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I'm working on a bit of code and I'm trying to optimize it as much as possible, basically get it running under a certain time limit.

The following makes the call...

static affinity_partitioner ap;
parallel_for(blocked_range<size_t>(0, T), LoopBody(score), ap);

... and the following is what is executed.

void operator()(const blocked_range<size_t> &r) const {

    int temp;
    int i;
    int j;
    size_t k;
    size_t begin = r.begin();
    size_t end = r.end();

    for(k = begin; k != end; ++k) { // for each trainee
        temp = 0;
        for(i = 0; i < N; ++i) { // for each sample
            int trr = trRating[k][i];
            int ei = E[i];              
            for(j = 0; j < ei; ++j) { // for each expert
                temp += delta(i, trr, exRating[j][i]);
            }
        }           
        myscore[k] = temp;
    }
}

I'm using Intel's TBB to optimize this. But I've also been reading about SIMD and SSE2 and things along that nature. So my question is, how do I store the variables (i,j,k) in registers so that they can be accessed faster by the CPU? I think the answer has to do with implementing SSE2 or some variation of it, but I have no idea how to do that. Any ideas?

Edit: This will be run on a Linux box, but using Intel's compiler I believe. If it helps, I have to run the following commands before I do anything to make sure the compiler works... source /opt/intel/Compiler/11.1/064/bin/intel64/iccvars_intel64.csh; source /opt/intel/tbb/2.2/bin/intel64/tbbvars.csh ... and then to compile I do: icc -ltbb test.cxx -o test

If there's no easy way to implement SSE2, any advice on how to further optimize the code?

Thanks, Hristo

share|improve this question
1  
The compiler should be doing this sort of thing for you. – zdav Apr 29 '10 at 16:57
1  
@zdav: the semantics of C++ preclude vectorization as pointers by default may be unaligned or aliased. – Potatoswatter Apr 29 '10 at 16:58
    
ICC allows you to provide hints embedded in the code to help it do a better job of vectorisation. Of course if you have no control over the aligmnent of the supplied data etc then this isn't going to help much. – Paul R Apr 29 '10 at 18:20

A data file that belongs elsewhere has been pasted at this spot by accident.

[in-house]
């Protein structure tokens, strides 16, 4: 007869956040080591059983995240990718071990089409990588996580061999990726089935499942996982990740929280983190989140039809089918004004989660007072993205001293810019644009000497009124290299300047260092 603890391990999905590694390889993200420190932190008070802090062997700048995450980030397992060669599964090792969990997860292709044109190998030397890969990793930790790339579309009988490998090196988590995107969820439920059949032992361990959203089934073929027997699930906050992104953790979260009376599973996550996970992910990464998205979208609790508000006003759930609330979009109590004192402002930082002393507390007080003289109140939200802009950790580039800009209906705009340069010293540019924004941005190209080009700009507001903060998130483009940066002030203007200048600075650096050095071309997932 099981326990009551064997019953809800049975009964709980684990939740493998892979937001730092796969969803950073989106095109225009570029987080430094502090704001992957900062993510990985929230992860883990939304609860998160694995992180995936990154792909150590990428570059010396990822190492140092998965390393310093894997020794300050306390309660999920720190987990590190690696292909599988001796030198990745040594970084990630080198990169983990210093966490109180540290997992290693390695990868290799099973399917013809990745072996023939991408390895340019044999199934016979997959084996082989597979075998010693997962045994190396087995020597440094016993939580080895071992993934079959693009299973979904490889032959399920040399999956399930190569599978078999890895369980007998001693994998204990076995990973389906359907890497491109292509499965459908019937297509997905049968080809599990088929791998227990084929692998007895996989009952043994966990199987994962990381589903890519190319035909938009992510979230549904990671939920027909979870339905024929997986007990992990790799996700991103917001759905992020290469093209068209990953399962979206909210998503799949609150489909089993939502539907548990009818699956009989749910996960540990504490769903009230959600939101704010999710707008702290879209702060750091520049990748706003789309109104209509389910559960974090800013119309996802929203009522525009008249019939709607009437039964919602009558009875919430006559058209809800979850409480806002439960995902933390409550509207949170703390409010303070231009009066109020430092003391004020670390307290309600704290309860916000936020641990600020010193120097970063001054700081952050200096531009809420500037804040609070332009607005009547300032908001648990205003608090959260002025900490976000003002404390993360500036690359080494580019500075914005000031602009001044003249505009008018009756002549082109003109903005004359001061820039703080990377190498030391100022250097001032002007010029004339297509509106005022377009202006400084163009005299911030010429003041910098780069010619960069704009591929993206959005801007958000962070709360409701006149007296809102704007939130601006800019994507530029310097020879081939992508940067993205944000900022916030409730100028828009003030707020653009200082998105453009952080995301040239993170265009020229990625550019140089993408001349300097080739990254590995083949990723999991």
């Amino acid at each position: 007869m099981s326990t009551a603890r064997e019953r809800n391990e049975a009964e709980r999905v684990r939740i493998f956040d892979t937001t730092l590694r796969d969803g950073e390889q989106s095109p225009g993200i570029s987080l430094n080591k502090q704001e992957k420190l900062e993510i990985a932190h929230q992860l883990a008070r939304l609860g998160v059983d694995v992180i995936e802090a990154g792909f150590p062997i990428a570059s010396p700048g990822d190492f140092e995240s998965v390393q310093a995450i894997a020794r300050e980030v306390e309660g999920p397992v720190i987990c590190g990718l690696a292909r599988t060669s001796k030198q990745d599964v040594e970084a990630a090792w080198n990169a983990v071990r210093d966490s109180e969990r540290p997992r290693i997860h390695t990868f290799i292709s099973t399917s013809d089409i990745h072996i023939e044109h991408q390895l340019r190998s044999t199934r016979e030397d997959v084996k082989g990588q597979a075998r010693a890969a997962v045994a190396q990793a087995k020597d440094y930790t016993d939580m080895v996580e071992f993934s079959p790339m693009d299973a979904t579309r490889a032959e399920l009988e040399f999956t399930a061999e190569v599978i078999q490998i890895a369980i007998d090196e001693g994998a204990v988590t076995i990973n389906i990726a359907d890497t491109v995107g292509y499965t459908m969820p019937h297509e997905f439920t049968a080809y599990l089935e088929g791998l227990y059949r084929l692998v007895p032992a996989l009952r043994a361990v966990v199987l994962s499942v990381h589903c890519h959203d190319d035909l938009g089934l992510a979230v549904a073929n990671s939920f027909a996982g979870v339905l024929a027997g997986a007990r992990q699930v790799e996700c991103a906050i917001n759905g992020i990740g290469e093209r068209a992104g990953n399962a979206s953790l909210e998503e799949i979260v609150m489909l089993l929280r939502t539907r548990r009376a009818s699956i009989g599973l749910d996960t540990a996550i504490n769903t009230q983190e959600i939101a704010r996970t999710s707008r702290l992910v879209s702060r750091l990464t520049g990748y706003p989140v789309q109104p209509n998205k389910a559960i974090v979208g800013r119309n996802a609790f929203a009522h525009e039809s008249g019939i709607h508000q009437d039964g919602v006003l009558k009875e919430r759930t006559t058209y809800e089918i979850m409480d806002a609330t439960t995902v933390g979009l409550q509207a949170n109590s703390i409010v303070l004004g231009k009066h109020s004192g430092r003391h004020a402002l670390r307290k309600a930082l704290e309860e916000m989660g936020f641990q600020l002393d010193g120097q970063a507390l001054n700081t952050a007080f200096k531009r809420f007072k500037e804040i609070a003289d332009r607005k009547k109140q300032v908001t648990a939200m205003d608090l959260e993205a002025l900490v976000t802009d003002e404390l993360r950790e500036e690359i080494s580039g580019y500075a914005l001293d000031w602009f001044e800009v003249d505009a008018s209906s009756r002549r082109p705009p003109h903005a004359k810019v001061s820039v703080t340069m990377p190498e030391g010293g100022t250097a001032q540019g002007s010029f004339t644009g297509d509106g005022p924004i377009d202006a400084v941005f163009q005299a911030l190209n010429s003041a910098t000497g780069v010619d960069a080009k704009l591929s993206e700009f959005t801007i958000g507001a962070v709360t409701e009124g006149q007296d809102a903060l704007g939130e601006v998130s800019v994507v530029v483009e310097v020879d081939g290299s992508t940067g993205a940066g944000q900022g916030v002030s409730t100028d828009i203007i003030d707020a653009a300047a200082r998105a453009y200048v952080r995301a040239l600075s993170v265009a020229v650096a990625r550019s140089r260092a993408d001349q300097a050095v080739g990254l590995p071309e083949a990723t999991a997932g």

up vote 1 down vote accepted

Your question represents some confusion on what is going on. The i,j,k variables are almost certainly held in registers already, assuming you are compiling with optimizations on (which you should do - add "-O2" to your icc invocation).

You can use an asm block, but an easier method considering you're already using ICC is to use the SSE intrinsics. Intel's documentation for them is here - http://www.intel.com/software/products/compilers/clin/docs/ug_cpp/comm1019.htm

It looks like you can SIMD-ize the top-level loop, though it's going to depend greatly on what your delta function is.

share|improve this answer
    
I have no control over the icc invocation. This is a homework assignment so I'm very limited in what I can do. I can't even edit the delta function which can totally be optimized. I'll fiddle around with the asm block idea. Thanks. – Hristo Apr 29 '10 at 17:16
    
@Hristo: Intrinsics should give you less trouble than the asm block. But do look into auto-vectorization. You should be able to find #pragma commands that emulate control over command-line flags. – Potatoswatter Apr 29 '10 at 20:24

When you want to use assembly language within a C++ module, you can just put it inside an asm block, and continue to use your variable names from outside the block. The assembly instructions you use within the asm block will specify which register etc. is being operated on, but they will vary by platform.

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Can you show me an example? – Hristo Apr 29 '10 at 16:59

If you're using GCC, see http://gcc.gnu.org/projects/tree-ssa/vectorization.html for how to help the compiler auto-vectorize your code, and examples.

Otherwise, you need to let us know what platform you are using.

share|improve this answer
    
This will be run on a Linux box, but using Intel's compiler I believe. If it helps, I have to run the following commands before I do anything to make sure the compiler works... source /opt/intel/Compiler/11.1/064/bin/intel64/iccvars_intel64.csh; source /opt/intel/tbb/2.2/bin/intel64/tbbvars.csh ... and then to compile I do: icc -ltbb test.cxx -o test – Hristo Apr 29 '10 at 16:59
    
advogato.org/article/871.html is old but looks quite relevant. -xW -O2 -vec-report3. And see man icc and search for vector. – Potatoswatter Apr 29 '10 at 17:11

The compiler should be doing this for you. For example, in VC++ you can simply turn on SSE2.

share|improve this answer
    
SSE2 auto-vectorization is a default option for icpc and an entirely normal one for g++ . From the looks of what little you show, it may require swapping inner loops as well as permitting inline expansion of the function. This goes even more so for the question about explicit simd. Why – tim18 Jun 27 at 20:33

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